3 Byzantium under the Macedonians

Byzantium under the Macedonians

Infobox Former Country
native_name = Βασιλεία Ῥωμαίων
conventional_long_name = Byzantine Empire
common_name = Byzantium
year_start = 867
year_end = 1057
date_start = 24 September
date_end = 31 August
event_start = Murder of Michael III
event_end = Abdication of Michael VI
p1 = Byzantium under the Amorian dynasty
flag_p1 =
s1 = Byzantium under the Komnenoi
flag_s1 =

image_map_caption = The Byzantine Empire at the death of Basil II, 1025
capital = Constantinople
continent = Europe
common_languages = Greek, Armenian, Old Bulgarian and other South Slavic languages
religion = Orthodox Christianity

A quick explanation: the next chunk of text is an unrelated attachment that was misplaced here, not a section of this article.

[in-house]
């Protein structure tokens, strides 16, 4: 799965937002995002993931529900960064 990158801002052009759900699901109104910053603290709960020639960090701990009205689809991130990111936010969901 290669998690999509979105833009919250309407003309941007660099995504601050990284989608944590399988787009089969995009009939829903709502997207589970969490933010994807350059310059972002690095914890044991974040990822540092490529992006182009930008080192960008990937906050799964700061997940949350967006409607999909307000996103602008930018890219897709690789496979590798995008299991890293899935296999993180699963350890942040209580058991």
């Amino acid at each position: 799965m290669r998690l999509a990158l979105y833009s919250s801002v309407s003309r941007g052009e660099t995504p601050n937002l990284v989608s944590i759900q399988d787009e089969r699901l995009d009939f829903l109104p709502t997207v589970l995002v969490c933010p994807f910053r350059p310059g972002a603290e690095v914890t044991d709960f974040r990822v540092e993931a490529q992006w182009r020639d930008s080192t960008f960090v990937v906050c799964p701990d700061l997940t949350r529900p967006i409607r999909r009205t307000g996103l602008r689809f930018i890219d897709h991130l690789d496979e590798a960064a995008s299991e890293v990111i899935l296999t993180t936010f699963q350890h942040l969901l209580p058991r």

government_type = Absolute monarchy
title_leader = Emperor
leader1 = Basil I
year_leader1 = 867-886
leader2 = Michael VI
year_leader2 = 1056-1057
The Byzantine Empire reached its height under the Macedonian emperors of the late 9th, 10th, and early 11th centuries, when it gained control over the Adriatic Sea, southern Italy, and all of the territory of the tsar Samuel. The cities of the empire expanded, and affluence spread across the provinces because of the new-found security. The population rose, and production increased, stimulating new demand while also helping to encourage trade. Culturally, there was considerable growth in education and learning. Ancient texts were preserved and patiently re-copied. Byzantine art flourished, and brilliant mosaics graced the interiors of the many new churches.cite book|author=Norwich, John Julius|title=A Short History of Byzantium|publisher=Penguin|year=1998|isbn=0-14-025960-0] Though the empire was significantly smaller than during the reign of Justinian, it was also stronger, as the remaining territories were less geographically dispersed and more politically and culturally integrated.